“Christians across the world are now the most persecuted religious group with nearly 300 million living in fear of discrimination and persecution. And 4,000 being killed every year because of their faith.
“The Government has said that Britain is on their side. Can the minister tell us, how is the Government using the UK’s soft power, our economic power, our contact with other Governments and our aid budget to help those who are persecuted daily simply because they believe in Jesus Christ?” stated Sam Wilson, the Democratic Unionist Party MP from Northern Ireland during a question and answer segment of the UK Parliament on Wednesday, April 24.
Recent news stories about senseless violence against Christians, including the bombings in Sri Lanka, raised his concerns about whether or not the British government was really doing enough to stem the tide of persecution.
De-facto deputy prime minister David Lidington then reassured Wilson that Great Britain was indeed taking such matters seriously with robust budget expenditures dedicated to fight for the human rights of Christians as well as people of other faiths who are targeted.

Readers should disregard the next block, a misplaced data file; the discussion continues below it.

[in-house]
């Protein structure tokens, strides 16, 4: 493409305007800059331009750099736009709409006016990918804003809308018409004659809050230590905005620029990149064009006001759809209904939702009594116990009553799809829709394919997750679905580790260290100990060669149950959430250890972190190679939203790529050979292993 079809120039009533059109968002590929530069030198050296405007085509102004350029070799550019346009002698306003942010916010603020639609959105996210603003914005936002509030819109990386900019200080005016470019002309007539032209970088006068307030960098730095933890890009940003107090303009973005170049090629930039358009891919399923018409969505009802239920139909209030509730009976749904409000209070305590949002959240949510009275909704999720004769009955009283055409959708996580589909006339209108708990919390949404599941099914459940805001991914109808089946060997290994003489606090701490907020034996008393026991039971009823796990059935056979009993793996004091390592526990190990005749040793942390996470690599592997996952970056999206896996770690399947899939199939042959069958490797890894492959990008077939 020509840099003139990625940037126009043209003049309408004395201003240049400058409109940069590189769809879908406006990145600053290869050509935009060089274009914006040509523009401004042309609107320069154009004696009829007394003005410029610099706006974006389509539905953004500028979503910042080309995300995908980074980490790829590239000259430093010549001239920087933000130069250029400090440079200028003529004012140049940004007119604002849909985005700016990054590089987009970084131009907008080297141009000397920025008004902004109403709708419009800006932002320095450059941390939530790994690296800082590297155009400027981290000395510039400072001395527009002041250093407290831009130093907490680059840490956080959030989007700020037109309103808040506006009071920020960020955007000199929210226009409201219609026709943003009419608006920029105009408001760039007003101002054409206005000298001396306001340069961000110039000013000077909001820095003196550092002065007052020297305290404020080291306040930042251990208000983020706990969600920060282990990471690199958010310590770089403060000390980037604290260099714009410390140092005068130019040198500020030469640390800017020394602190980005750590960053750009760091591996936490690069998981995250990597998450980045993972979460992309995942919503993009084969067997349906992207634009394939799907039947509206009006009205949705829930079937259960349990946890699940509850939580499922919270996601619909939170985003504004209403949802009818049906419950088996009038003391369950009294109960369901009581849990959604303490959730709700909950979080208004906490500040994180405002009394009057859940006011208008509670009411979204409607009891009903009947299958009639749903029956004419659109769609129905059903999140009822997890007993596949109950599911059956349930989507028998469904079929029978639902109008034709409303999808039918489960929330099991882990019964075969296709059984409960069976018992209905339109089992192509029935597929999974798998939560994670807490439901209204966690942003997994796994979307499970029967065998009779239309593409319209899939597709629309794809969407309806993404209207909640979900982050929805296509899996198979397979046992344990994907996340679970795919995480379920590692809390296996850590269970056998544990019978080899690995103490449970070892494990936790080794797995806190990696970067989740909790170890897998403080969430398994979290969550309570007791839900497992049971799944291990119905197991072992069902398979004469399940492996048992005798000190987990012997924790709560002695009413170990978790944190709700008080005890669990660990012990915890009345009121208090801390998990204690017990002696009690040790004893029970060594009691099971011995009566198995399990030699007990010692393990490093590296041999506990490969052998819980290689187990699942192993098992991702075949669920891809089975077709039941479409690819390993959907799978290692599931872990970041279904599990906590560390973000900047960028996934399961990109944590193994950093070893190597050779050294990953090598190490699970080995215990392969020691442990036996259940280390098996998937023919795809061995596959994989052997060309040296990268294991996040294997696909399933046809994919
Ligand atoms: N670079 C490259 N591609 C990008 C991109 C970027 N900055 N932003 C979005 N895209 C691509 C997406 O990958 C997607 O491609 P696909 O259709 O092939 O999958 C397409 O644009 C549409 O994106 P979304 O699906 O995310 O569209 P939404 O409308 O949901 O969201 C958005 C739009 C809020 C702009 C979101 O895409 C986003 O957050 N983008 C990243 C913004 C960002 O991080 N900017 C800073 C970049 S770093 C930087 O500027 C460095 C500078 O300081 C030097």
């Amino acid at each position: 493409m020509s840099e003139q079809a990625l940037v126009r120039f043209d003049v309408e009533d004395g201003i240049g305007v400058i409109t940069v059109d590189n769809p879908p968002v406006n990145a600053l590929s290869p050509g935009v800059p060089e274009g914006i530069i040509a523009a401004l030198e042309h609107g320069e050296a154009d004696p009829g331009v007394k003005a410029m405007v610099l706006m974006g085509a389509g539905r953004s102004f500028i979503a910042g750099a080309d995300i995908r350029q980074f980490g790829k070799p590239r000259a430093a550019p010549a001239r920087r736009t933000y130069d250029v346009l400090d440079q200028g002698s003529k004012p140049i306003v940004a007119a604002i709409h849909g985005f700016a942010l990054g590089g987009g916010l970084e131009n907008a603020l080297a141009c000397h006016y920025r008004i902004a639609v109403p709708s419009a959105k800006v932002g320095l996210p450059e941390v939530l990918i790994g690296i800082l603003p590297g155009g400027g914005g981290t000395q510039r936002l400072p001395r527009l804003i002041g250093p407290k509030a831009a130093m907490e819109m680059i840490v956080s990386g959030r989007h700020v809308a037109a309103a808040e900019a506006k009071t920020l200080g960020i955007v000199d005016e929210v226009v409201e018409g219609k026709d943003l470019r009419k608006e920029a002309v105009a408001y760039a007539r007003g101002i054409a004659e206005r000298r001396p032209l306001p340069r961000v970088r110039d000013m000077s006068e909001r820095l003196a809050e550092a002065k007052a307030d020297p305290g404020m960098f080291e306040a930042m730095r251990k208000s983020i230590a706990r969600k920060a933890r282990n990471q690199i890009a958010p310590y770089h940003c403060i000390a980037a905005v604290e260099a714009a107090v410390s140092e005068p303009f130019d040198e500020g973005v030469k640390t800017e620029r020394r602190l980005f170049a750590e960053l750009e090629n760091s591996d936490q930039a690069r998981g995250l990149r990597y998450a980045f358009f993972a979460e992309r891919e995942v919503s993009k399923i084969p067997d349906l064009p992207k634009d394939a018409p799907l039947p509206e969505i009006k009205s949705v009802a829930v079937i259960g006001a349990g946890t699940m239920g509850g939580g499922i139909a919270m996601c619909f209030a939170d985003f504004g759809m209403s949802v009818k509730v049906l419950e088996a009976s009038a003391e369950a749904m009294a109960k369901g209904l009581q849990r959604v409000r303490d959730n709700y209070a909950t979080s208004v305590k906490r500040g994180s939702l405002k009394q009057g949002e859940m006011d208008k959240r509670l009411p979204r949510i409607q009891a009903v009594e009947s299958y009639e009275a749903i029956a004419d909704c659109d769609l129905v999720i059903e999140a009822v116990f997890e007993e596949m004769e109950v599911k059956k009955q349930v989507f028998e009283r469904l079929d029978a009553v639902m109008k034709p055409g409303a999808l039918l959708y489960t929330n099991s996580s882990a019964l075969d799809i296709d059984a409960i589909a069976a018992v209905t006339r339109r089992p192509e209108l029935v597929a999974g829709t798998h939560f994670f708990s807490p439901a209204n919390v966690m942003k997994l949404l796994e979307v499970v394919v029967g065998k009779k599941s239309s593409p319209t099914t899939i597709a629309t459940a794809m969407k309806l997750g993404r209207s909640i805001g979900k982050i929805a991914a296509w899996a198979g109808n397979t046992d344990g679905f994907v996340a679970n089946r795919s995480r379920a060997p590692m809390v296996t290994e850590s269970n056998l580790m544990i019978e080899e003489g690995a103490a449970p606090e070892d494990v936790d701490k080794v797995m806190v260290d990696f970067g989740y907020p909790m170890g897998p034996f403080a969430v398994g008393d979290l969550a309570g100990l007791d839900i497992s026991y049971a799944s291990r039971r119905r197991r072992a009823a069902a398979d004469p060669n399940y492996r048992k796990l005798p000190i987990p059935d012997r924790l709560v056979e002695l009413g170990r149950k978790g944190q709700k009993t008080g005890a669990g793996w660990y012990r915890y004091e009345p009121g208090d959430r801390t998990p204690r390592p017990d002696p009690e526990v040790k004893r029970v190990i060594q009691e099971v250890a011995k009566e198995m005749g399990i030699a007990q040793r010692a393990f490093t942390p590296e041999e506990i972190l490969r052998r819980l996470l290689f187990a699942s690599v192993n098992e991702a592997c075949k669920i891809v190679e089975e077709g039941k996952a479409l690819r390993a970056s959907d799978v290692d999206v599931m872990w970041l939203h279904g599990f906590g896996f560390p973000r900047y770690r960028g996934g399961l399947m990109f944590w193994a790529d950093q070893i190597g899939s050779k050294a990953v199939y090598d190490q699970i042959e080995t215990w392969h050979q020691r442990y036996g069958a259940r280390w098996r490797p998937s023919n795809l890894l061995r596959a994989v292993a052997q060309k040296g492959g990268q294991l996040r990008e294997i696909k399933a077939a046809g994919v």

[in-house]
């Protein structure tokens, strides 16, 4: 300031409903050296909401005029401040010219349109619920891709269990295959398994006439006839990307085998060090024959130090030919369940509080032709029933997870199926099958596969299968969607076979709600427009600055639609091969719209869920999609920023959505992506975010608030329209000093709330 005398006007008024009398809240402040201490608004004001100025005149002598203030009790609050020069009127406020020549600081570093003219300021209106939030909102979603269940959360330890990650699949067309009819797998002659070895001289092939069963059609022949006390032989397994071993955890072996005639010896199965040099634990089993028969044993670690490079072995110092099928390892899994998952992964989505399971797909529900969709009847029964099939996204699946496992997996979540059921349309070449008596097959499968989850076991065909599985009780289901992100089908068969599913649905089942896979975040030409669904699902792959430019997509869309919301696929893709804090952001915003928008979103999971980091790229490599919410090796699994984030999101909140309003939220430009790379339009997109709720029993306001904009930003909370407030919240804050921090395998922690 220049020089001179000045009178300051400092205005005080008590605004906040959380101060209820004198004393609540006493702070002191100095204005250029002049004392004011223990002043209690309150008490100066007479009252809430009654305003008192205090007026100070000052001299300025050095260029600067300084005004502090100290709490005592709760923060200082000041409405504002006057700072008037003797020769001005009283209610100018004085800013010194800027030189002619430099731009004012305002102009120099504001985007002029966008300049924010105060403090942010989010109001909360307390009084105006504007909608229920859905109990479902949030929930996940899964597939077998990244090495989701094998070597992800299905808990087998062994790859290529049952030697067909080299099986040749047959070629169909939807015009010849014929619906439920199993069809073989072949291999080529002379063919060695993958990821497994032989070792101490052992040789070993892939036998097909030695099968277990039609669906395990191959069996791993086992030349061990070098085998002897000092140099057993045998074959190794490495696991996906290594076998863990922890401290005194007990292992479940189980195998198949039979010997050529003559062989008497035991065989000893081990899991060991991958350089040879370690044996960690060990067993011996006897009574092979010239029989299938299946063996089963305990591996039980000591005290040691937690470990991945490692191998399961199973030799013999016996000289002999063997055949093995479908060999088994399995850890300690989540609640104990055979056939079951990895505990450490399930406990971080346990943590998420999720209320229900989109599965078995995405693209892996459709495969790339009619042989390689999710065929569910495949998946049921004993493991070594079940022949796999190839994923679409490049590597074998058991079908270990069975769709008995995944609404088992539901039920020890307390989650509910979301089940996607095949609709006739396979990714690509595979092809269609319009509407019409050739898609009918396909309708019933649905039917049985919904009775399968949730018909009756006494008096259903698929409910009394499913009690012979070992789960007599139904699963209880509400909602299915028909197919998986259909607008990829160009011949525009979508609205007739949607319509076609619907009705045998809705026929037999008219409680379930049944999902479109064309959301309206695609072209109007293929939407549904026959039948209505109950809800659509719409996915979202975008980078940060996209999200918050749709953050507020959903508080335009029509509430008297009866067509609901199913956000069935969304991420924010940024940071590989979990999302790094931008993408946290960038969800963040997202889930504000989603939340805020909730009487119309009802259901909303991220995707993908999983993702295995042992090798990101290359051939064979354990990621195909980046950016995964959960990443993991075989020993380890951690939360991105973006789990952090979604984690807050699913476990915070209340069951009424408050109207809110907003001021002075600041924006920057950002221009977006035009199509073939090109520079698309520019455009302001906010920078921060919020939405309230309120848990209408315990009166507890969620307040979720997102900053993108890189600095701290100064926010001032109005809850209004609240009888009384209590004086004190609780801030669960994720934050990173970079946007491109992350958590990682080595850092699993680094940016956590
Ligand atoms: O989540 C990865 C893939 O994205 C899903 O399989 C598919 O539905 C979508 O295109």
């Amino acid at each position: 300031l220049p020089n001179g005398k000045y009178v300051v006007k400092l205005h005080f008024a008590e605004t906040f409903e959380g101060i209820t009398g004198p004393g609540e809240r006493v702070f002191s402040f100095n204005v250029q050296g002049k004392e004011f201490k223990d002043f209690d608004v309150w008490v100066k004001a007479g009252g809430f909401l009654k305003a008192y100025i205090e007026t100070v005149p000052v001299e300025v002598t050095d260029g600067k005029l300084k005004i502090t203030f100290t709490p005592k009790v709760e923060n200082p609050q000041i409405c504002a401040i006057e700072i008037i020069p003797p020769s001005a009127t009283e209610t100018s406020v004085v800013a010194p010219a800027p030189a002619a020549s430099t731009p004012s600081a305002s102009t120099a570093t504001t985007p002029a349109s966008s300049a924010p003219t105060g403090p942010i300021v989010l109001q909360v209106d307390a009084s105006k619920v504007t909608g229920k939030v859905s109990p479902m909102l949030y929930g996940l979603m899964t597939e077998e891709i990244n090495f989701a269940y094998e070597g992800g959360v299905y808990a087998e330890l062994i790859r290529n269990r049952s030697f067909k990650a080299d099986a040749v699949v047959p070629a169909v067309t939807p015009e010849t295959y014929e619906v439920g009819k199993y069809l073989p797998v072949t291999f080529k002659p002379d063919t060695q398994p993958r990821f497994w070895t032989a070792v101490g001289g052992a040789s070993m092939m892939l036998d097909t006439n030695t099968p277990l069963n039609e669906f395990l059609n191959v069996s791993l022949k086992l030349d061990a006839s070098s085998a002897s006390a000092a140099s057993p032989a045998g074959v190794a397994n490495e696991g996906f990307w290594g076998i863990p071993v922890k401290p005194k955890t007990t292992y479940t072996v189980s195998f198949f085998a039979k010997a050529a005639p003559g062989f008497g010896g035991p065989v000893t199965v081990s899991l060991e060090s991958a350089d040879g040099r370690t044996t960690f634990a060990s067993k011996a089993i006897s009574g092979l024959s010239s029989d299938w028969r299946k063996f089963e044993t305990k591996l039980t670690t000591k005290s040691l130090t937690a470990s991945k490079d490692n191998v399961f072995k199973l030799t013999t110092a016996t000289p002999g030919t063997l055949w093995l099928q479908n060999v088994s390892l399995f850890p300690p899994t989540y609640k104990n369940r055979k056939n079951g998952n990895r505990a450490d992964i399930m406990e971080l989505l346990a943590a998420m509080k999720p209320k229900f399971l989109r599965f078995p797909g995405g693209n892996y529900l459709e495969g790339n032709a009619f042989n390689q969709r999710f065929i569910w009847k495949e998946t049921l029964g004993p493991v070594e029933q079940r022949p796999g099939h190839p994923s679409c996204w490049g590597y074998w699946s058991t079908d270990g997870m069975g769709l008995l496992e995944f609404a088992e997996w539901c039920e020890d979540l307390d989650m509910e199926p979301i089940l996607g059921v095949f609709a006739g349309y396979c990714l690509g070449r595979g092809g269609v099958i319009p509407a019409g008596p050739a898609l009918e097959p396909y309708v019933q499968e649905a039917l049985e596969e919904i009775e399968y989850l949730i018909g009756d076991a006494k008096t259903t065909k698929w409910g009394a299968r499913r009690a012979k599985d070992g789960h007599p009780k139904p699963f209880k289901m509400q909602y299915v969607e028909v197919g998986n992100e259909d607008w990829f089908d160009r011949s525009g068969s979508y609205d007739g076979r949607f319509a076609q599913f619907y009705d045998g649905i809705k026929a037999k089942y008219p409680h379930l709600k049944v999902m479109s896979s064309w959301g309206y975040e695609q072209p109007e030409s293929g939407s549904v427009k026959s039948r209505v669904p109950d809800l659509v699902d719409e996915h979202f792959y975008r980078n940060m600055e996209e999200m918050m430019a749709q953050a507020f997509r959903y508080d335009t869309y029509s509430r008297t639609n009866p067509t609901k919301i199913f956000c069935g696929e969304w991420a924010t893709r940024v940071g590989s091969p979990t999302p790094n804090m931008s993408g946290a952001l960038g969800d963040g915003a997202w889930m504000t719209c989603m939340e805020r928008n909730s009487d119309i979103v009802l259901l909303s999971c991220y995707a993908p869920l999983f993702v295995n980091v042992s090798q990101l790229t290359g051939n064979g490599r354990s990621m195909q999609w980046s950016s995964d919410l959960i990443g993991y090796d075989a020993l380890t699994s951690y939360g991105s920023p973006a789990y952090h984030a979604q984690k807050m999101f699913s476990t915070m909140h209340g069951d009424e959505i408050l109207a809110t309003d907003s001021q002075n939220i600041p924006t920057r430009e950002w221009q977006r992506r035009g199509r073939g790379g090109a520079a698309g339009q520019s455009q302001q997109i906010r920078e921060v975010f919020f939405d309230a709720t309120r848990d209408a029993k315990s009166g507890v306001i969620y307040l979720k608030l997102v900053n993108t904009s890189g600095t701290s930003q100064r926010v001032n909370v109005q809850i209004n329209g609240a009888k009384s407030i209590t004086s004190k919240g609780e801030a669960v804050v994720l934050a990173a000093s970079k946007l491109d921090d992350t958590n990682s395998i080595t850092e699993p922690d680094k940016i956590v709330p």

It is truly honorable for any government to work toward combating evil people wishing to harm Christians. Paul in Romans 13:1-4 teaches that this is a basic function of government and is the reason God establishes governments. However, it should also be understood that persecution is something that goes with being a follower of the Lord Jesus Christ. Although just governments should try to stamp out persecution, it will never be completely eradicated, which is why Jesus and his apostles on several occasions warned us such dangers would face us because of hatred lurking in the hearts of fallen mankind. Nevertheless, we also have the assurance that God hears our prayers to shield us from our enemies at certain times and other weapons of spiritual warfare along with the promise that we are overcomers who will have Satan under our feet in due time (Romans 16:20).
(Featured image by Edwin Poon of “Tower Bridge on a Summer’s Evening” from Flickr, used under Creative Commons License.)